The article “Gifts of Mars: Warfare and Europe’s early rise to riches” by Nico Voigtländer and Hans-Joachim Voth illustrate how the political situation in Europe had shaped the economic development of the continent in the fourteenth century. Europe has historically been a fragmented continent, characterized by constant wars and religious conflict, at the cost of human life. Voigtländer and Voth believe that this socio-political scenario largely affected the picture of the economic development of the continent (168).
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The first implication of the war-driven continent was a massive human loss. This resulted in a high fatality rate. Malthusian economics dominated developmental parameters prioritized land per person as the prime determinant of per capita output (Voigtländer and Voth 168). Due to the constant state of war, Europe had a significantly high average death rate, reducing population pressure that resulted in higher land-labor ratio and per capita income (Voigtländer and Voth 168).
This simply explains why Europe’s per capita income and urbanization rate was higher than that of China since 1700. However, the shortcoming of the Malthusian theory lies in its assumption of land as the fixed capital. Consequently, with population growth, the land-labor ratio declined. However, advancement in technology diminished the importance of this ratio, as productivity growth no longer depended on the land-labor ratio (Voigtländer and Voth 169).
The difference among modern economists regarding the effectiveness of Malthusian theory in explaining the development pattern in Europe before the industrial revolution creates a puzzle. Voigtländer and Voth point out that the Malthusian theory did not give any weightage to technological advancement, and hence, it played a negligible role in economic development. All importance was given to population growth. However, this logic is not sufficient to explain economic growth (Voigtländer and Voth 149). This becomes more evident when empirical data of the economy is reviewed after the Black Death in 1348-50.
Due to the Black Death, Europe faced a massive population loss, resulting in an increase in per capita income. However, this gain eroded with time, as mortality rate stabilized but in the case of Europe, this did not happen. Even after two generations, there was a large surplus income to tax. This, Voigtländer and Voth believe, was due to the surge in the frequency of wars fought (183). Due to the high degree of fragmentation of Europe, there was greater channeling of war income to the economy (183). Voigtländer and Voth believe that in Europe, war has played a pivotal role in the continent’s prosperity (184).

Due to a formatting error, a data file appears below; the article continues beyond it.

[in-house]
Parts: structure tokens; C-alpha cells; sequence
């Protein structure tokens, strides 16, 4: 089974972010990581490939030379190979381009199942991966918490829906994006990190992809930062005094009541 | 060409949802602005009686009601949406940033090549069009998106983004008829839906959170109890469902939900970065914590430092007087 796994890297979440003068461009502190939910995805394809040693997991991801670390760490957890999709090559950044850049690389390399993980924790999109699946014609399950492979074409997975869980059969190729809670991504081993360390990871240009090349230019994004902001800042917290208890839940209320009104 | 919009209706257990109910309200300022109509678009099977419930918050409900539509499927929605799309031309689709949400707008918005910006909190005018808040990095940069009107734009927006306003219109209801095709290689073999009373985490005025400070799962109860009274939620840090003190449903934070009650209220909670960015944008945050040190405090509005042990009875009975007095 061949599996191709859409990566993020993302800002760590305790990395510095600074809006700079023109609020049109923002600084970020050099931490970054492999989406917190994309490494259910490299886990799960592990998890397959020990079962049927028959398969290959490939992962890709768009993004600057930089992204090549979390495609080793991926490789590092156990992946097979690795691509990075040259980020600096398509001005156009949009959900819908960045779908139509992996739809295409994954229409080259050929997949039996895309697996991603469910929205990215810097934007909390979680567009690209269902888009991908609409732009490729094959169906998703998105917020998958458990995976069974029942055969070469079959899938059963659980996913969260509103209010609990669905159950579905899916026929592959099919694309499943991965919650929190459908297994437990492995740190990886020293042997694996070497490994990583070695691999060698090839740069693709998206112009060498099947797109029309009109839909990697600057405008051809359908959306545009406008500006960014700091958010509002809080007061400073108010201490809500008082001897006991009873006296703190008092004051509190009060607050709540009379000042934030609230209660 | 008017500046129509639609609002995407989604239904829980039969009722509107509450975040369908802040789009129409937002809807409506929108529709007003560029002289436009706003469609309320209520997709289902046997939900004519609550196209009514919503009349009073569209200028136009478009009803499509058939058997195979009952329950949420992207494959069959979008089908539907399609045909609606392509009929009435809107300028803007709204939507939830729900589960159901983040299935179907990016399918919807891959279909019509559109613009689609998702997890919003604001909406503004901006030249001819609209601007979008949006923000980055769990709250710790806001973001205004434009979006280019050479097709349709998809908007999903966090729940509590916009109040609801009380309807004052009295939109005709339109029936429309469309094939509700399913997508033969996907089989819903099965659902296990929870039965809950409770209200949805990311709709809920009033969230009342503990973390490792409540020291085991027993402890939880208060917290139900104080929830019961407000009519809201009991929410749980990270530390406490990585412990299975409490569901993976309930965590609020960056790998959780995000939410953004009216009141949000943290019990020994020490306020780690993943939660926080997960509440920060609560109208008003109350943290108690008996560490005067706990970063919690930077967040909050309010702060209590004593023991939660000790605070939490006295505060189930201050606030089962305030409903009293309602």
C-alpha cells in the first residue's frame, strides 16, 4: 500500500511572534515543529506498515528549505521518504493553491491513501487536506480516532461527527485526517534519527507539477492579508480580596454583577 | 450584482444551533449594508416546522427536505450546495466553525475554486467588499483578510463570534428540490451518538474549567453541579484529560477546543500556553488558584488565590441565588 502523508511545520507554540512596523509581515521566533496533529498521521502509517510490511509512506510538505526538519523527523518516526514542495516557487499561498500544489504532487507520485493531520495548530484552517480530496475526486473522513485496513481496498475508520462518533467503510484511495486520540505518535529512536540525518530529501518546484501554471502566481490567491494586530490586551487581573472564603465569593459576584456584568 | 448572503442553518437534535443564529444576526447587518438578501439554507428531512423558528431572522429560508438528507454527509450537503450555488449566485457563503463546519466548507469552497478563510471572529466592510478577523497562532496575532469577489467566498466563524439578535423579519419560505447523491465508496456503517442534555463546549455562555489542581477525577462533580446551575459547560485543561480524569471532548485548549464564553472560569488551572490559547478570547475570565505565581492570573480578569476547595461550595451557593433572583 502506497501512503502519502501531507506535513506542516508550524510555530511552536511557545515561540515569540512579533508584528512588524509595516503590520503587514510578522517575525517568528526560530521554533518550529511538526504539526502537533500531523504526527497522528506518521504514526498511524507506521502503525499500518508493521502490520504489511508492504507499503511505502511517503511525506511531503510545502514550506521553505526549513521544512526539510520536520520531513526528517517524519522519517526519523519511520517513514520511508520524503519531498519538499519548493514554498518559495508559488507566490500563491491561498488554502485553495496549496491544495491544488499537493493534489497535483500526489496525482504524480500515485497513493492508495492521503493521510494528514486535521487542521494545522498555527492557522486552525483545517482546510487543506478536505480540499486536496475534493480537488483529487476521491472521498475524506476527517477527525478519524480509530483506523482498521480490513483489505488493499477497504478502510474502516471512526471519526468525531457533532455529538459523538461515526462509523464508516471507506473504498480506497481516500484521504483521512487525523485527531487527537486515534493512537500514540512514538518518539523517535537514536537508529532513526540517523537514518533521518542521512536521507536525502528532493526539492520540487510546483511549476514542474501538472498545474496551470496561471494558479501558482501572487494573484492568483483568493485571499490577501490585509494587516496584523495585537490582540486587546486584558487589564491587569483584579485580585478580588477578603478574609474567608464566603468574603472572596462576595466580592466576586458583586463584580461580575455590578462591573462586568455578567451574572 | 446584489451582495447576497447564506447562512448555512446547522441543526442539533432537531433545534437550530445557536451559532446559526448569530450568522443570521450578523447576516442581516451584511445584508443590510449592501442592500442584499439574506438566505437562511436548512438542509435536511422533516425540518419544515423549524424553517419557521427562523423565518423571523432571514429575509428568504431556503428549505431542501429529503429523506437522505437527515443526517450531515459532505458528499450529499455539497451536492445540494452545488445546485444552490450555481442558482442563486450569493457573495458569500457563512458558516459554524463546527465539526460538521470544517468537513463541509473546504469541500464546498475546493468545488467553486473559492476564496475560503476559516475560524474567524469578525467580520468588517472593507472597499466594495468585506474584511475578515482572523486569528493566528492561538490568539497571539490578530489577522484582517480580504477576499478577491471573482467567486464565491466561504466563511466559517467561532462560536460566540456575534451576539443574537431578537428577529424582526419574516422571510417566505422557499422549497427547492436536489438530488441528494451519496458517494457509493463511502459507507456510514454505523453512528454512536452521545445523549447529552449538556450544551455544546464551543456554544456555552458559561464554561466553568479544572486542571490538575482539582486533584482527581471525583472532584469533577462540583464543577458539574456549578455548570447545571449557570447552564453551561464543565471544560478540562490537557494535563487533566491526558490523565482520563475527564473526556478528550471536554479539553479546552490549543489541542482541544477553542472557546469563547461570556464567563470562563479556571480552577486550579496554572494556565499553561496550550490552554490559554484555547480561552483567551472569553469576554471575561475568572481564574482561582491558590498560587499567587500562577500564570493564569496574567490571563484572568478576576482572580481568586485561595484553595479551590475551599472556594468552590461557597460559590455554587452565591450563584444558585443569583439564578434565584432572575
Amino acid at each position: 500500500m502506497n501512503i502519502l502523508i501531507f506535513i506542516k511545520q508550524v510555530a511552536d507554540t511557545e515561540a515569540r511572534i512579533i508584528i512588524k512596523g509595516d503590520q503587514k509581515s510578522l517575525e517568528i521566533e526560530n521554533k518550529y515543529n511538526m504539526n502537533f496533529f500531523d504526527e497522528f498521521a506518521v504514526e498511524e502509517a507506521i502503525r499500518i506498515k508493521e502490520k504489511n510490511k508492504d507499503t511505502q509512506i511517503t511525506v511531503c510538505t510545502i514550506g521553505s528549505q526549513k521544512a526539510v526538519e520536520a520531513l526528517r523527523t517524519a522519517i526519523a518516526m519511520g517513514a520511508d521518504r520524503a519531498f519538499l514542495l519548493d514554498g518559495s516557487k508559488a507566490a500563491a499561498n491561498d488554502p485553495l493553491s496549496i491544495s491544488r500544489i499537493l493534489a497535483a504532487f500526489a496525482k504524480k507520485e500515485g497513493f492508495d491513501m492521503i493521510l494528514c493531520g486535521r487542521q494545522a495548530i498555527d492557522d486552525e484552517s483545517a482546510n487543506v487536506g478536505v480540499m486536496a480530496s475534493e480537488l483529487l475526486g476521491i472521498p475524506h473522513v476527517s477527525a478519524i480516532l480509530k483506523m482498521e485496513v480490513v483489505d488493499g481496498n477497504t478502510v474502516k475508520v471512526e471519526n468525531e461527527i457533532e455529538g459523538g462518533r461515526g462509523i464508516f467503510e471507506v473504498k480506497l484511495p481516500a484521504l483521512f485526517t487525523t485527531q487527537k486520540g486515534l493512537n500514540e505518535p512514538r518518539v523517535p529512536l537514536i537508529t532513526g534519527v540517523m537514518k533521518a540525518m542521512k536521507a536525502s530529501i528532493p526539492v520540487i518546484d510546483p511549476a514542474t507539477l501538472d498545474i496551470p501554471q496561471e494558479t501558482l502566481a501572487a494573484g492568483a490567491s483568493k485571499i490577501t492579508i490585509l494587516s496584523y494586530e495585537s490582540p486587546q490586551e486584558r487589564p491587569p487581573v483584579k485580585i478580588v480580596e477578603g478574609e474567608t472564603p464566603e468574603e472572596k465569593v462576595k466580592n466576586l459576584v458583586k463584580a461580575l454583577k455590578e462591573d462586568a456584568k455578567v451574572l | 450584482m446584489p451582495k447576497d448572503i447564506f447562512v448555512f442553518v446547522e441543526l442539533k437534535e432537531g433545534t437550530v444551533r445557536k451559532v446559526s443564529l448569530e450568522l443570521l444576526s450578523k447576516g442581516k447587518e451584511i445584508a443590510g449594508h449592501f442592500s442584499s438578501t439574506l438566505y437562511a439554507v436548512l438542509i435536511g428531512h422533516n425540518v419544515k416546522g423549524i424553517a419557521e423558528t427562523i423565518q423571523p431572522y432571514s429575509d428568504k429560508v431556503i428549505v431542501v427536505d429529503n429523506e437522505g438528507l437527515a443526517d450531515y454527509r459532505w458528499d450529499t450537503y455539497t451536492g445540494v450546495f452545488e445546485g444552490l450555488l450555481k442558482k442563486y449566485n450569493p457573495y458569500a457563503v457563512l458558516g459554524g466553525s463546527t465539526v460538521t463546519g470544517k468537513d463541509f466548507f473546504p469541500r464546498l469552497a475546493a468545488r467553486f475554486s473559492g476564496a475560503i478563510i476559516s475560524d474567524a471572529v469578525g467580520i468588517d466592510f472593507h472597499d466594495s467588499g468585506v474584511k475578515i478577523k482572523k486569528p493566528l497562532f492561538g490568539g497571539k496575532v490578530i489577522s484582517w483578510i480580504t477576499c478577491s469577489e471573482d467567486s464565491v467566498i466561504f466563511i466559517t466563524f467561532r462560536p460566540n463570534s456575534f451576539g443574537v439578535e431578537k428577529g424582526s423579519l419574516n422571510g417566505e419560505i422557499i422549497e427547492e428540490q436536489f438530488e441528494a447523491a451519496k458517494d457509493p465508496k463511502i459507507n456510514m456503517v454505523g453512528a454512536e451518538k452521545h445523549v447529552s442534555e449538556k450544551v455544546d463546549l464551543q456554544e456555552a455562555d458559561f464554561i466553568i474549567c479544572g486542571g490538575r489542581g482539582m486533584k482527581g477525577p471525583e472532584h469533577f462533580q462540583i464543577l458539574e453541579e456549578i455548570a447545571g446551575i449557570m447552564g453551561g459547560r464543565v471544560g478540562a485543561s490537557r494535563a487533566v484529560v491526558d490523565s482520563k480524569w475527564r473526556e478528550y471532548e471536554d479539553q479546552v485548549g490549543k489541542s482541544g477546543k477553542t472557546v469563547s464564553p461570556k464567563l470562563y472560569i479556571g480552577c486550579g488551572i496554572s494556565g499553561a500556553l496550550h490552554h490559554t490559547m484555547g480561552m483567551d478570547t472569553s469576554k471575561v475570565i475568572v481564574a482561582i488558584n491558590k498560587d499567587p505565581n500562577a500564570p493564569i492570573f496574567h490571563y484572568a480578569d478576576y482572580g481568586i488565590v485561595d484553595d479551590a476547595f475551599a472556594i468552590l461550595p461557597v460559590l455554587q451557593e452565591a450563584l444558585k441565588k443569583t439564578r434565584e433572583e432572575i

Voigtländer and Voth used two indicators of economic development – urbanization and per capita GDP – to assess the impact of war on economic development (177). They used cross-section data from early modern Europe to provide an empirical basis for their study (177). Their study indicates that whenever there is a greater frequency of war, there has been an increase in urbanization and per capita income in Europe (Voigtländer and Voth 178).
However, evidence from China did not show a similar trend. Though China had an impressive developmental pattern since the Middle Ages, as the empire was unified and peaceful, it fell behind Europe in per capita income and urbanization rate since the fourteenth century (180). China was politically stable and the country fought fewer wars. Therefore, China faced increasing population pressure, which was absent in Europe due to a high mortality rate. Further, the Chinese fertility rate was higher than that of Europe, causing a higher population growth rate (181). Therefore, this was one reason why Europe outperformed China in the Middle Ages before the industrial revolution.
The second interpretation for Europe’s economic success has been pinned on organizations that fostered commerce (Voigtländer and Voth 181). Some others believe that Europe developed its technological arsenal while that in other places, like China, underwent a decline (181). The main reason for this was the shortage of labor that induced the development of labor-saving devices (181). However, both these interpretations fall short of explaining the significant gain in per capita income during the Malthusian era. Voigtländer and Voth point out that it was due to a high level of mortality in Europe and a continuous state of war.
However, with an increase in income, the mortality rate rose and the cities noted a high rate of urbanization with sustained income. Further, Voigtländer and Voth point out, due to cultural and social constructs, the idea of family planning differed widely in Europe and in other continents (182). Further, the participation of women in economic activities also varied. This had a strong effect in determining the high economic development of Europe compared to others.
The article points out that war has been one of the determining factors that influenced economic development. The policy implications from this study are not as immense as this deals with the economic development in the Malthusian era. The Malthusian explanation of economic development does not hold for modern economies, as the underlying assumptions of the predominance of land-labor ratio as the primary factor affecting economic development has been substituted by innovation. Policy for the modern economy cannot be suggested based on a theory that does not hold a basis on the modern economy. However, it has been used effectively to explain the sudden growth of the European economy even when the continent has been at war most of the time.
Voigtländer, Nico, and Hans-Joachim Voth. “Gifts of Mars: Warfare and Europe’s early rise to riches.” The Journal of Economic Perspectives 27.4 (2013): 165-186. Print.